Mary kissed Bill. She kissed him so hard she thought their lips would stick together. She pressed herself against him, tight, promised herself some things she wasn’t ready to articulate yet, things she knew she would do before boy’s girl graduated and boy was off somewhere where she might never see him again.
“I want you to take me to the Upper Room,” she said.
Bill kissed her more, fondled her as they hugged and kissed.
“We have some stuff to bread and some things to start getting ready for tomorrow and the day after.”
“Dinosaurs still dancing,” Bill said.
Mary starting gathering things, one of them a huge bottle of bread crumbs which she handed to Bill. She gave him other things too and when his arms were full she picked up some things for herself to carry and they left the storeroom.
She followed him up the stairs. As they turned into the kitchen from the hall, Lily was waiting with a dupe in hand.
“Ordering,” she said.
Bill put the things he was carrying in the back on Mary’s station. Then he came around front. “Next time just spear the dupe and hit the bell,” he said to her.
“I wasn’t sure what to do since no one was here.”
Bill looked around. Bea wasn’t in the kitchen either. Only ones there were the dishwashers.
“Next time, that’s all you have to do. If you hit the bell, someone will come. Whoever it is will be able to get you your order going.
Lily smiled at Bill. “Maybe I just wanted to see you,” she said.
“Well, here I am. Every bit of me.”
“Well, here I am,” Lily said. “Every bit of me too.”
Bill looked her over before he read the dupe. She saw him looking her over.
“You like?” she asked.
Bill was sitting on his milk cases. He was all messed up. Actually he wasn’t messed up, he was just tripping his brains out, which meant that he was seeing and doing things on multiple levels, as he thought of it. Others watching him might certainly have thought differently of it.
He had asked Brooklyn to bring him a beer and when she came out into the hall with it, he said, “So where in Brooklyn you from?”
She said “Flatbush.”
He said, “My mother was from Flatbush. My father was from Canarsie. My Uncle Sam lived in Prospect Park.”
“So you know Brooklyn.” Not thinking much of it, Brooklyn sat down opposite Bill, on Bea’s lettuce cases which were now about even in height with the two milk cases on which Bill sat.
“Not really. I grew up in Queens. We just went to Brooklyn when we were visiting and pretty much that was when I was a young kid. I didn’t go there much as an a grownup kid or an adult.”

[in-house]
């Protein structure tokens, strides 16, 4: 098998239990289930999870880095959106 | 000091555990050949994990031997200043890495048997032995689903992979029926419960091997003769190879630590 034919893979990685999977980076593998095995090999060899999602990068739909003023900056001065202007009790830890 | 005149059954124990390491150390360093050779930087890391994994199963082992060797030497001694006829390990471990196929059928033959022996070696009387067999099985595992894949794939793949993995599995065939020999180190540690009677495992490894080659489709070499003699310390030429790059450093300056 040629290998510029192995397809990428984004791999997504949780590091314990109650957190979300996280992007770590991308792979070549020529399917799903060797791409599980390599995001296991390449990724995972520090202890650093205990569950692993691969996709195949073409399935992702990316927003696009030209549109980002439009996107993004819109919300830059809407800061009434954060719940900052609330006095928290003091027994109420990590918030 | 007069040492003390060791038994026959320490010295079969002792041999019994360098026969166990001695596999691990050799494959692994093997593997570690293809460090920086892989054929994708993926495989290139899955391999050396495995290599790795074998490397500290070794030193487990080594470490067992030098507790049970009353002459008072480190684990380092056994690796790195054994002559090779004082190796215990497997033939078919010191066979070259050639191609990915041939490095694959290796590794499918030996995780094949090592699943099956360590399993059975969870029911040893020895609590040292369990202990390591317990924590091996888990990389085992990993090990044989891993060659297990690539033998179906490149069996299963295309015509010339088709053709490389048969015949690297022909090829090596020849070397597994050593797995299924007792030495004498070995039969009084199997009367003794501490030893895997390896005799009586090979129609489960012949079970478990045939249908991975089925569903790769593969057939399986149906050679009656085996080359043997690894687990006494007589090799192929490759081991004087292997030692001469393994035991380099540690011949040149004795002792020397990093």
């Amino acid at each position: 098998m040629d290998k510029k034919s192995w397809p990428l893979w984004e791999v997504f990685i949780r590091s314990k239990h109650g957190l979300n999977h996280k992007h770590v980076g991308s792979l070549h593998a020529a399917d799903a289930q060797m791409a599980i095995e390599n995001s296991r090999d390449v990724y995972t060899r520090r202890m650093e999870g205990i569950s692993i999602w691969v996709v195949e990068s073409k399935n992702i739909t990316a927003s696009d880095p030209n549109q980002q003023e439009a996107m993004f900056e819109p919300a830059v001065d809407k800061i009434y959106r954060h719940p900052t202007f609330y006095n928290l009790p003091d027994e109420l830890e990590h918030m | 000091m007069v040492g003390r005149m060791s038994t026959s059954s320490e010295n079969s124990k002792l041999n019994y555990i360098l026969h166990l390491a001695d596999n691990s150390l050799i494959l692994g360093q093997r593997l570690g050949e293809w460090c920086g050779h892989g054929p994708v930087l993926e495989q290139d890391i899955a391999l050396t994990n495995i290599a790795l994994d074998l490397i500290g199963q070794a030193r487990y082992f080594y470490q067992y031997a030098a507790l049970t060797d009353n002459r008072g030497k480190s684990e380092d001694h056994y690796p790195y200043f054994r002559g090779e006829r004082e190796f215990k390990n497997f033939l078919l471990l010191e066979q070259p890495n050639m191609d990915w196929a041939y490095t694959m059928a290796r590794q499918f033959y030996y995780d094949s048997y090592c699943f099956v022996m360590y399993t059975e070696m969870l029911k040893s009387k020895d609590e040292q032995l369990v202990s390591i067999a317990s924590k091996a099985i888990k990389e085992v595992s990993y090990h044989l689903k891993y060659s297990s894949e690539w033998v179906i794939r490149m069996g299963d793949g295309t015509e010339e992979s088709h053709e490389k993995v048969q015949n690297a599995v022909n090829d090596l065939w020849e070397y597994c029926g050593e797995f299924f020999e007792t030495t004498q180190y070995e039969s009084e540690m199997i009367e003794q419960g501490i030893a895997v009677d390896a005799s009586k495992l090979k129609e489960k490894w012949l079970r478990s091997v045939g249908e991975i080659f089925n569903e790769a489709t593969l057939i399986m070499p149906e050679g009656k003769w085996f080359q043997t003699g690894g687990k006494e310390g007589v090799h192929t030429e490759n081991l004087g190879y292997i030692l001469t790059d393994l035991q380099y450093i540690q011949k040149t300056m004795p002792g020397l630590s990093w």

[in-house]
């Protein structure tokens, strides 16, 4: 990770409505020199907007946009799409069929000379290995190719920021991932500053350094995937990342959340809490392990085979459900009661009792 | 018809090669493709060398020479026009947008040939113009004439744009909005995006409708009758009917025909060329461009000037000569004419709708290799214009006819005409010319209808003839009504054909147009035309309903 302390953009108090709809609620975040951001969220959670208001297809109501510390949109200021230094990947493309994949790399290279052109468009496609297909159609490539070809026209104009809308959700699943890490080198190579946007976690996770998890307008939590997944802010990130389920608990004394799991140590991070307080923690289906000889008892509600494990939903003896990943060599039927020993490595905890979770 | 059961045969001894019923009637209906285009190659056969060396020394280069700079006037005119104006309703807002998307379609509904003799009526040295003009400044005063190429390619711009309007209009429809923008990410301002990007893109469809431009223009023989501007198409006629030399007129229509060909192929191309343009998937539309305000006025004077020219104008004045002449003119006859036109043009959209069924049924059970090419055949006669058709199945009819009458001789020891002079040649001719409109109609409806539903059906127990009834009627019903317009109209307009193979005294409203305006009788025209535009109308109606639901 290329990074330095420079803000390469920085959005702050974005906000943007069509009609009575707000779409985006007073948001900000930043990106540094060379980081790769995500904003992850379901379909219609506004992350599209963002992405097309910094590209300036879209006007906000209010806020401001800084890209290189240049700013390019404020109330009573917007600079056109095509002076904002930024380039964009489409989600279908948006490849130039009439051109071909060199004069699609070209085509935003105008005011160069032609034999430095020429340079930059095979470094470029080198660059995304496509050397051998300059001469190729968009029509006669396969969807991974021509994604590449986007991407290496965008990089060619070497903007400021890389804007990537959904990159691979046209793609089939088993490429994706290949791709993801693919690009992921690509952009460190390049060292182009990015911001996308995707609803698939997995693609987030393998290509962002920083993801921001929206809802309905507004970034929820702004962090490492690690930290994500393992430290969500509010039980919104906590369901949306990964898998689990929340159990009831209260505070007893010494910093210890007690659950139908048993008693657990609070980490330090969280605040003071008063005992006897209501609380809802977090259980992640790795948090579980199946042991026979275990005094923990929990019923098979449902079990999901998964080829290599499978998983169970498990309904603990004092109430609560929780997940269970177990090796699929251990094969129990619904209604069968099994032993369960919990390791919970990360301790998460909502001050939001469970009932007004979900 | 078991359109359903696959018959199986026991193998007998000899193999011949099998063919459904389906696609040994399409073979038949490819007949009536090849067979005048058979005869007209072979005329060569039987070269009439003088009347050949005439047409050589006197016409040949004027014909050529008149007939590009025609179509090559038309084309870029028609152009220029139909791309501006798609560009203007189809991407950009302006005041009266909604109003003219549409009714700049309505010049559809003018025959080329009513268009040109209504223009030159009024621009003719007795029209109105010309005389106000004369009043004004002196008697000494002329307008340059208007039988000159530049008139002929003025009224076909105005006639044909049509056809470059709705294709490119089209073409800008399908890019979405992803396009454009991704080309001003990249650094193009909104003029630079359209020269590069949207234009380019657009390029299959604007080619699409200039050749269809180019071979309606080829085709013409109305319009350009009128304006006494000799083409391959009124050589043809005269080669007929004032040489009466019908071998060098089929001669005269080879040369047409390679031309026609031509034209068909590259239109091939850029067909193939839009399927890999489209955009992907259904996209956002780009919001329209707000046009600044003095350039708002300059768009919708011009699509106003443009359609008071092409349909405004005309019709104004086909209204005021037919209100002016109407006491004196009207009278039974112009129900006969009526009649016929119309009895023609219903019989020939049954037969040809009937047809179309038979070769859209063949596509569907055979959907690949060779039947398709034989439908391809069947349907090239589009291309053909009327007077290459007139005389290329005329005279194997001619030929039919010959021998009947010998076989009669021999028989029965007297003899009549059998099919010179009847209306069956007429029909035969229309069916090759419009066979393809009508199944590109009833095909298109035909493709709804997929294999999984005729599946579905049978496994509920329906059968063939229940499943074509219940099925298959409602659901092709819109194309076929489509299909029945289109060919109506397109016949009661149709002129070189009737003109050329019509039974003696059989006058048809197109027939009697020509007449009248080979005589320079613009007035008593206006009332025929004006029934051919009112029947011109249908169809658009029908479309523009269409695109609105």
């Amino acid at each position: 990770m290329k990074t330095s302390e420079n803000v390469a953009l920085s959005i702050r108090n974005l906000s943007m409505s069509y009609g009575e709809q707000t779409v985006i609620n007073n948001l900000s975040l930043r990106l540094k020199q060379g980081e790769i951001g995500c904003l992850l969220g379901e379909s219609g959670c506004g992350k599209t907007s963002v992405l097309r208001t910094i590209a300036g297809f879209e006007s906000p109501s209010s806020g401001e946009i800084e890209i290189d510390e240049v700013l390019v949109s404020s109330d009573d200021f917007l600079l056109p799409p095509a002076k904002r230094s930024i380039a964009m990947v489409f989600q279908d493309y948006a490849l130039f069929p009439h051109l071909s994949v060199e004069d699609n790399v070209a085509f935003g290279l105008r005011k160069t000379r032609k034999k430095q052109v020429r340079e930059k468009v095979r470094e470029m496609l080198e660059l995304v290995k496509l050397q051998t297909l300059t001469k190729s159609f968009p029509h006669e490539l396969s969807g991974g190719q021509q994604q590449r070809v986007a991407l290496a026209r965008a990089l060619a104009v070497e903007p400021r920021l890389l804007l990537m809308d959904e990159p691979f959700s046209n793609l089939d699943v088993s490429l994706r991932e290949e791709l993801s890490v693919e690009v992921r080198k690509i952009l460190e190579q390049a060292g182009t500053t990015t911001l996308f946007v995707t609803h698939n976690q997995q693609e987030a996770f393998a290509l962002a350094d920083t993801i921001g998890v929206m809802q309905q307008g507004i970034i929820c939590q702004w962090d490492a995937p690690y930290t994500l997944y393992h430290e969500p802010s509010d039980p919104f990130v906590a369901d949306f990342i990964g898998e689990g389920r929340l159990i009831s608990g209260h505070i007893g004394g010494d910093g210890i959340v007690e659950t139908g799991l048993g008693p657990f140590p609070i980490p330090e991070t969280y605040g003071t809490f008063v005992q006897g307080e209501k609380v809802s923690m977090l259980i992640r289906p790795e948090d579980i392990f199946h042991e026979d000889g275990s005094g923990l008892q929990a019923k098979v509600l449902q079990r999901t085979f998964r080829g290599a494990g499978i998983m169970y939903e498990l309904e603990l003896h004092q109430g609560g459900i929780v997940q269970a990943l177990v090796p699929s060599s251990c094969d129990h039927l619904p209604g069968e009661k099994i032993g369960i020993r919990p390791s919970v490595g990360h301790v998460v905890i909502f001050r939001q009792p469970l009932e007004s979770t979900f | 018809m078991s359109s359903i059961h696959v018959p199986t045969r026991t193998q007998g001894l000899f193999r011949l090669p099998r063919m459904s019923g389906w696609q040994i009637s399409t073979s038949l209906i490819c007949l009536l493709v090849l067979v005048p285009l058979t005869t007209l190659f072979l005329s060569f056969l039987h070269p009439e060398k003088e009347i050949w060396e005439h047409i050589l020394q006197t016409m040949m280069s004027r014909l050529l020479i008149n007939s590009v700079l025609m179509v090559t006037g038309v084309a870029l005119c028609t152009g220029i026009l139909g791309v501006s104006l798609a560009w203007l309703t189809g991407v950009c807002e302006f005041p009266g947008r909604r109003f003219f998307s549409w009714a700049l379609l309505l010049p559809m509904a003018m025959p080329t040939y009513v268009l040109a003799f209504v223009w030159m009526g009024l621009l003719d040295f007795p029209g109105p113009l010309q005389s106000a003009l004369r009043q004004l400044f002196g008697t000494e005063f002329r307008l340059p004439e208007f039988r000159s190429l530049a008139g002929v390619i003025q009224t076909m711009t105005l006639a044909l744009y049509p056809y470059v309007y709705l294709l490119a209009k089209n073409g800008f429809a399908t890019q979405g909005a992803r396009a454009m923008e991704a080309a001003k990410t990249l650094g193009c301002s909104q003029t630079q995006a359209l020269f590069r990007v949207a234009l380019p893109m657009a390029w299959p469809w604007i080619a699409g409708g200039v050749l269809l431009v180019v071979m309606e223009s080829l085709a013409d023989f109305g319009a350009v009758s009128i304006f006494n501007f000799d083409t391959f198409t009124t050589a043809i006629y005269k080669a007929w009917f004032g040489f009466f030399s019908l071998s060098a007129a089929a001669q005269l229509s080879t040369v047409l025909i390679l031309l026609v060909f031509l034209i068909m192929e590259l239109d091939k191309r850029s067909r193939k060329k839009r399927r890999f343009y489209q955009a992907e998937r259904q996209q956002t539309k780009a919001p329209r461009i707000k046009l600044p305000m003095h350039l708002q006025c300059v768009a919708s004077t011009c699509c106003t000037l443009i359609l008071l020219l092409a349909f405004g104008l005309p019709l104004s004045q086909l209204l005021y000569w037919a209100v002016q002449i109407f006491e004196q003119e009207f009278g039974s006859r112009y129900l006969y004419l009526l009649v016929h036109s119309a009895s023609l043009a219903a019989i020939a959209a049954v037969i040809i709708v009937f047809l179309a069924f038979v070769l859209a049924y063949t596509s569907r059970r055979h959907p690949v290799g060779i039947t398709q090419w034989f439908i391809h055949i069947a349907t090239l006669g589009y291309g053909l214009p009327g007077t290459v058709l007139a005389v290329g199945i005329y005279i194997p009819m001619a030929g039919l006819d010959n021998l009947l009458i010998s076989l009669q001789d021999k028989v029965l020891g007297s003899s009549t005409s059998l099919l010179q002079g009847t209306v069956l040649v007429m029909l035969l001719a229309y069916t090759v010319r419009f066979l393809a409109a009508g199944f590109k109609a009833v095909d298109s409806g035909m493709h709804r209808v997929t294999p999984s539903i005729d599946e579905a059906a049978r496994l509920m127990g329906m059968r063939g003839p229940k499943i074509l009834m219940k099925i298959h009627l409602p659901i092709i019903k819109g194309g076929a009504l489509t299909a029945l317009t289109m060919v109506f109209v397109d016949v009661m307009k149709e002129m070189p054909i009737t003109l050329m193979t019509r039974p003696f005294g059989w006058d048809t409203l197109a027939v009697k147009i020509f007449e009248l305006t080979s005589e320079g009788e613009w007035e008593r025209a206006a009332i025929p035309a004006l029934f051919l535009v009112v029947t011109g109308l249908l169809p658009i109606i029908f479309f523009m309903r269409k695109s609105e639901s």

Brooklyn was conscious of Bill staring at her. At first she shifted where she sat a bit, but then she just looked at him and wondered, like, what-the-hell. Then she asked him what he was looking at.
Bill didn’t say anything. He leaned forward on the milk cases and reached out toward her, to her blouse on her bosom. Without hesitation, he fingered the material of the blouse on her breast.
Brooklyn didn’t know what to do, what to say. She looked deep in his eyes and said “You like what you’re feeling?”
“The spider,” Bill said. “It’s multi-colored and whispering to you.”
“Well, I should get back,” Brooklyn said. She was completely weirded-out, but she didn’t get up right away. In fact, she leaned in closer toward Bill so he could feel her more easily. “You always feel-up the new waitresses? Is it a thing?” she asked.
Only as she said this did Bill become conscious of the fact that in effect he was feeling her up. The spider was on her breast and he was, according to what was happening in his acid-brain, touching that spider. It was whispering to him. Pet me. Pet me.
So despite now being somewhat aware of where his hand was, he continued feeling her up, petting the spider. “It’s okay,” he whispered softly. “I’ll keep you safe.”
Mary found them like this. She came out to the hall on her way down the stairs to get some things from the store room. She took it in, looked at it for what it was.
“He’s tripping,” Mary said to Brooklyn.
“You mean on acid?” Brooklyn asked.
“That’s what I mean,” Mary said.
“They let him trip here?”
“Tommy don’t know. But if he did, he wouldn’t say anything. Boy got to put up the dinner.”
“The spider’s soft,” Bill said. “And I know it’s on your tits,” he said to Brooklyn. “Maybe you ought to spread your legs and let me see what’s up there.”
“Maybe I ought to get back out to the dining room.”
“Come on, let me see if his friend’s up there.” Bill laughed. He started to reach for her there with his other hand, but Mary stepped in the way.
“Come on,” Mary said to Bill. “You can see if the spider’s up my legs in the storeroom.”
She took Bill’s hand and pulled him so he stood up. Standing between him and Brooklyn, Bill had to stop feeling her up. Brooklyn did not hesitate and quickly stood. She stepped behind Mary and out into the kitchen on her way back to the dining room.
“What’s the matter with you, boy?” Mary asked.